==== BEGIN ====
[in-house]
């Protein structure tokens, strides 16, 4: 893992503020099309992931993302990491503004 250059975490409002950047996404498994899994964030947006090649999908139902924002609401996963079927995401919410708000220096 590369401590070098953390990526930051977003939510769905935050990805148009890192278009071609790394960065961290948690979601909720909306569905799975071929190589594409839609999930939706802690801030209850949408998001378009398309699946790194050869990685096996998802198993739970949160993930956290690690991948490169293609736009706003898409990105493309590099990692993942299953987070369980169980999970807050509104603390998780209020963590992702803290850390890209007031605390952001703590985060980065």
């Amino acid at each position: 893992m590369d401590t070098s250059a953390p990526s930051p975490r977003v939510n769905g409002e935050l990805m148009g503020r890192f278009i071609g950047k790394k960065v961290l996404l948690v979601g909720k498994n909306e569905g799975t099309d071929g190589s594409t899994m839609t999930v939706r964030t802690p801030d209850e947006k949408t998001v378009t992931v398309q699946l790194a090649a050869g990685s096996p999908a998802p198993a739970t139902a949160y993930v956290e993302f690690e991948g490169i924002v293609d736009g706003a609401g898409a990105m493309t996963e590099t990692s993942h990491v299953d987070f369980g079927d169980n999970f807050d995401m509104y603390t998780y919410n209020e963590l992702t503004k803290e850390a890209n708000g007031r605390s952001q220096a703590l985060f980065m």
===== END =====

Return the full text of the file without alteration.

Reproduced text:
[in-house]
């Protein structure tokens, strides 16, 4: 893992503020099309992931993302990491503004 250059975490409002950047996404498994899994964030947006090649999908139902924002609401996963079927995401919410708000220096 590369401590070098953390990526930051977003939510769905935050990805148009890192278009071609790394960065961290948690979601909720909306569905799975071929190589594409839609999930939706802690801030209850949408998001378009398309699946790194050869990685096996998802198993739970949160993930956290690690991948490169293609736009706003898409990105493309590099990692993942299953987070369980169980999970807050509104603390998780209020963590992702803290850390890209007031605390952001703590985060980065």
């Amino acid at each position: 893992m590369d401590t070098s250059a953390p990526s930051p975490r977003v939510n769905g409002e935050l990805m148009g503020r890192f278009i071609g950047k790394k960065v961290l996404l948690v979601g909720k498994n909306e569905g799975t099309d071929g190589s594409t899994m839609t999930v939706r964030t802690p801030d209850e947006k949408t998001v378009t992931v398309q699946l790194a090649a050869g990685s096996p999908a998802p198993a739970t139902a949160y993930v956290e993302f690690e991948g490169i924002v293609d736009g706003a609401g898409a990105m493309t996963e590099t990692s993942h990491v299953d987070f369980g079927d169980n999970f807050d995401m509104y603390t998780y919410n209020e963590l992702t503004k803290e850390a890209n708000g007031r605390s952001q220096a703590l985060f980065m």